4. One area in the States where this happens is with CAR – the reporter will run the data and get the response and then send it back, effectively saying “this is what you told us, what do you think”.

    Again fact checking in action, and you pose an interesting question – where and when should we fact check. Should there be an automatic right to respond or should we share and get the response in before publication.


  5. The (relatively few) times I've provided stories to journalists there have been little mistakes or omissions that, had they shown me the copy prior to publication, I would have been able to fix. Opening up to input can improve stories for no effort and will make people far more likely to work with the media again.


  6. I agree. Have found it helpful in the business field say on financial figures.

    With some interviews sometimes you can be given wrong figures, or of course interpret them incorrectly. So checking them over after completion of a story is just good due diligence. The most painful thing is having copy with incorrect information.


  7. David, the death knocks example is interesting – I could really see that helping to establish trust between the reporter and victim's family/represtentative (especially ahead of, say, an inquest or court case). Tone is a good point – we've all had people demanding to see copy and the hackles go straight up. It's definitely not in the spirit of the partnership you'd hope for!

    Egrommet – my reporting could have benefited from a fact-checker… I believe newspapers in the States also do random post-publication satisfaction calls; that sets my teeth on edge as it invites people to complain after the fact, instead of working with them before to make sure there aren't complaints.

    Mike, “little mistakes or omissions” are the kind of things that erode confidence in journalism, thanks for posting the comment – it's good to have such an example from the world outside the journo bubble 🙂

    Hey Sion, I imagine the relationships you have to cultivate with business contacts must make being open with your copy/facts essential at times; I guess business and political journalists write the copy most likely to be scrutinised by informed readers, who then go on to networking events and hold forth on any shortcomings. No journalist sets out to get things wrong but in the real world it's inevitable. Anything that lessens that possibility is worth trying I think.


  8. I'm sorry but that's a terrible idea. The problem is if it gets out you are dishing out copy approval then where does it stop. When Johnny Councillor gets involved you presumably won't let him attack your report with red pen but he's not going to be happy if you did for someone else. You can't have a pick and choose as the question erupts who is picking and choosing – and there goes your objectivity. A good reporter shouldn't need to show copy to check facts, they should have triple checked them when getting the story and know they are right. Copy approval should be a no always.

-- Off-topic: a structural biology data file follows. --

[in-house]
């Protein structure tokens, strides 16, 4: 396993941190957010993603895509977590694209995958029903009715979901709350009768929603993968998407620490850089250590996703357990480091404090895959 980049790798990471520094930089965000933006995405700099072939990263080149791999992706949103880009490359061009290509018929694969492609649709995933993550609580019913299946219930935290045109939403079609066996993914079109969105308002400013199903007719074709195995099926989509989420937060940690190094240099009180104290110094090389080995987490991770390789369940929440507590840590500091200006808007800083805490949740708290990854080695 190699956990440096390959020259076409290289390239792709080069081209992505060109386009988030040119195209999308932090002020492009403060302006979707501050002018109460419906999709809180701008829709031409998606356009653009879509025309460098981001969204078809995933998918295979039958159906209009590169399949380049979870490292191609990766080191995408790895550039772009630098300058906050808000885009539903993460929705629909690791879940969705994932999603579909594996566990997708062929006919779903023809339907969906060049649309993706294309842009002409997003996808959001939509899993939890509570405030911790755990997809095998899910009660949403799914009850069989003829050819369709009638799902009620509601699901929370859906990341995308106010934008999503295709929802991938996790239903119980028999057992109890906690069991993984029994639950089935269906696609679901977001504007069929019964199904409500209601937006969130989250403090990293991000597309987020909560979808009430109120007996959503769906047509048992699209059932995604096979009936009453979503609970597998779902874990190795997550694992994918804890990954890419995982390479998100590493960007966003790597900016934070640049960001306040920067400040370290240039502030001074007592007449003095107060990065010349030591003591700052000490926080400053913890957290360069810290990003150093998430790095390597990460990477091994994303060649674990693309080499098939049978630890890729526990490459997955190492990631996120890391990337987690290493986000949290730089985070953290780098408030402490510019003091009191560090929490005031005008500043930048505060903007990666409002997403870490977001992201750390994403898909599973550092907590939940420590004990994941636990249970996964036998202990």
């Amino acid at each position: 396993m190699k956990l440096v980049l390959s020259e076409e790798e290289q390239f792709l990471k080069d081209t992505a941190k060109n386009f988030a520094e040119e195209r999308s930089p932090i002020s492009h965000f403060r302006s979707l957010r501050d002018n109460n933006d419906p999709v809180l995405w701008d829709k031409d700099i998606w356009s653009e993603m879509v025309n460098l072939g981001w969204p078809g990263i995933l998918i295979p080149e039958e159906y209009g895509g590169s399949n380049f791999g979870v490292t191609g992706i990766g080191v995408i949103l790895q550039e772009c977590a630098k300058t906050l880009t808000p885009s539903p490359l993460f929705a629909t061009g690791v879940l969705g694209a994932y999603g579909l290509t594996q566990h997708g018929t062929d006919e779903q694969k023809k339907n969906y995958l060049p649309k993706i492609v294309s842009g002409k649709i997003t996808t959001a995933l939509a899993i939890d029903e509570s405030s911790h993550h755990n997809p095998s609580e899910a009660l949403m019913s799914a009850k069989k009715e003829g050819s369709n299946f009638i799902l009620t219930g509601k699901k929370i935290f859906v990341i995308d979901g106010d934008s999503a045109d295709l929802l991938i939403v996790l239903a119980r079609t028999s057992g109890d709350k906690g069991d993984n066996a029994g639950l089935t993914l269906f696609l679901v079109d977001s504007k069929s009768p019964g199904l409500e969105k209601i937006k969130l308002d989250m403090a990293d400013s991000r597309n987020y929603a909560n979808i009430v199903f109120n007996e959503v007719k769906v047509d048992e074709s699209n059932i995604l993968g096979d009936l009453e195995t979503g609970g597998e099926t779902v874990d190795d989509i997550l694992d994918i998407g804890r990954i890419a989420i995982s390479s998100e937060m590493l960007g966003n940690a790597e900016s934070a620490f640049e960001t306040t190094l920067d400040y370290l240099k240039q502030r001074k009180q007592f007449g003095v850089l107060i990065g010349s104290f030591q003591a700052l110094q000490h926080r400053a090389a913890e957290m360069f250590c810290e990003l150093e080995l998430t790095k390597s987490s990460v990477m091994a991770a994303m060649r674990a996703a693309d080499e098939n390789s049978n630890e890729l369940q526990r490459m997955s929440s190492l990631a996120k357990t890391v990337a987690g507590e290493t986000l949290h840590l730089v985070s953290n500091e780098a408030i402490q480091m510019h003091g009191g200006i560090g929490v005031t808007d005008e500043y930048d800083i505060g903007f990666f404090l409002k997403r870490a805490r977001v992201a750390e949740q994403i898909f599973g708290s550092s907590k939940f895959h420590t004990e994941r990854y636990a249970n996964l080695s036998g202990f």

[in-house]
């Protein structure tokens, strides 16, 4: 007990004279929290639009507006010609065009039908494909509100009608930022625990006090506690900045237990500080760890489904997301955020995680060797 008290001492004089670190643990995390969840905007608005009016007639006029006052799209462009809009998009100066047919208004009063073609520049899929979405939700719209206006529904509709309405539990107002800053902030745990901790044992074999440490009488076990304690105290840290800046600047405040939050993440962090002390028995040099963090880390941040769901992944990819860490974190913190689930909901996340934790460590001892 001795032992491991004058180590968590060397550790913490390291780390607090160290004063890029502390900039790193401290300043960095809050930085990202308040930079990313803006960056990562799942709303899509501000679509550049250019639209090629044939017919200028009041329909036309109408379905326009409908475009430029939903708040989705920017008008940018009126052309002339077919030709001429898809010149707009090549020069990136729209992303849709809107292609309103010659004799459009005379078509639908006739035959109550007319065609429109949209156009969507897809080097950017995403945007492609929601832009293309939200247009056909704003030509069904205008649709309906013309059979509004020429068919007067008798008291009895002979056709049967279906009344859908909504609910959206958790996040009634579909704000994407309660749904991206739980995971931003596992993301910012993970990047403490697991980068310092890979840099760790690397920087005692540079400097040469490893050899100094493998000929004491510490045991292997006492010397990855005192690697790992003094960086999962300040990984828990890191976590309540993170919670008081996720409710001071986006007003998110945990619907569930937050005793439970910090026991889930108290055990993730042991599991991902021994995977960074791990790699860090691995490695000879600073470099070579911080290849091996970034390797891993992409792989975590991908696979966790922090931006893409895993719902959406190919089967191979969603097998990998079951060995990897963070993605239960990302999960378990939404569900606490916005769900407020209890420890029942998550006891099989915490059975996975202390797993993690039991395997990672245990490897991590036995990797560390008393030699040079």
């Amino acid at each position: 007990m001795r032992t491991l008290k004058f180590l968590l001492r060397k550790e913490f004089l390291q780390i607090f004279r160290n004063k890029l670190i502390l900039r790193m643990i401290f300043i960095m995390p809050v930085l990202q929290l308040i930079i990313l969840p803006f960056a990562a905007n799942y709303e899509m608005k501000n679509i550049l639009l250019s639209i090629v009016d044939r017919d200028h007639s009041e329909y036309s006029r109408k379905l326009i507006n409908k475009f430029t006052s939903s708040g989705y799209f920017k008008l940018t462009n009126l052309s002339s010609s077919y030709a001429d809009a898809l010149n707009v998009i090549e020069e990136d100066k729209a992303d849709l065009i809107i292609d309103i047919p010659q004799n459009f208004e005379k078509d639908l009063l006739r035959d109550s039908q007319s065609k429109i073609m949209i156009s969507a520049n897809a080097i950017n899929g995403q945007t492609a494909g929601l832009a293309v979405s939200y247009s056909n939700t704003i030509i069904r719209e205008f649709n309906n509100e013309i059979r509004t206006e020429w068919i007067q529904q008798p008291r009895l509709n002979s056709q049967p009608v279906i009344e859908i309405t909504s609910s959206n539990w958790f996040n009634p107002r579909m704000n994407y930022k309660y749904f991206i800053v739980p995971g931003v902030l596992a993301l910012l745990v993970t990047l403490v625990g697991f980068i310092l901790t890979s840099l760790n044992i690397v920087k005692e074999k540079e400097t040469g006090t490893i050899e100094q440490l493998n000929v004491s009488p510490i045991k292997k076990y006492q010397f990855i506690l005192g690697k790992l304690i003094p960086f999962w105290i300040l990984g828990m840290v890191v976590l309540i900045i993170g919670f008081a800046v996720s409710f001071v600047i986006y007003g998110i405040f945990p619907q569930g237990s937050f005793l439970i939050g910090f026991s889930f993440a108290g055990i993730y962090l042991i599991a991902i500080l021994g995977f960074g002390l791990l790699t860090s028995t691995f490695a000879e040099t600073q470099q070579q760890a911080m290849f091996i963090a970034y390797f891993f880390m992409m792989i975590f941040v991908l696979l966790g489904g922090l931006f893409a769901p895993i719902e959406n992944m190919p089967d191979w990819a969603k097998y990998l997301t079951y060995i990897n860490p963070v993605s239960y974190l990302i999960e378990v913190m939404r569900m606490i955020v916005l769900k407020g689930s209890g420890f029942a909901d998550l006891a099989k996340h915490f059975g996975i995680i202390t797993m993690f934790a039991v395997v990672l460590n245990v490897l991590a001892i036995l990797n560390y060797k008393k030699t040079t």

9. My instant reaction to this is 'no way'. The journalist/reporter needs to be an independent observer with no-one influencing the copy. Right or wrong, the copy stands if the reporter has backed up their facts or kept shorthand notes of any conversations.

    But that could just be my old journalistic pride talking.

    I remember back in the day dealing with some very sensitive stories in which it would have been easier to hand over the copy. But like you mentioned, my default position was always 'It's against company policy'. There were a few occasions when I had sleepless nights on the evening of publication of some of the more sensitive stories. Thankfully, I received no complaints … at least not on any of the stories that mattered (or should that be any people that mattered).

    Today though, some stories can be compiled collaboratively, while others are written more traditionally – ie one reporter, one pen, one pad and a laptop.

    So each story needs to be considered case by case. The only decision needs to be does it benefit the story or does it compromise the story?


  10. Hi Anonymous, copy approval is different to what I'd like to see – I'm talking about partnerships between journalist and subject, possibly on an open platform, rather than the traditional emailing out of a pre-published article to the subject.

    If you're collaborating with someone on an article, it wouldn't matter whether they an elected official or not – you'd work with them on the article, not interview them then go away and write it up separately and only let them see it once it's published. That's my point – not that everyone gets the red pen out wholesale.
    Objectivity is an interesting point; I suspect collaboration would lead to greater objectivity – that's certainly been my experience in crowd-sourced articles where the outcome is shaped by the participants rather than a journalist following a linear route from A (intro) to B (last par – usually a comment from the target of the article).
    Reporters having the time to triple-check facts? And you think I'm idealistic?

    Kevin, case-by-case is the way to go, I agree. And I think news features would be more suited to it. I'd love to see a collaborative article by, for example, a reporter and a group of residents from Norris Green on the crime issues there.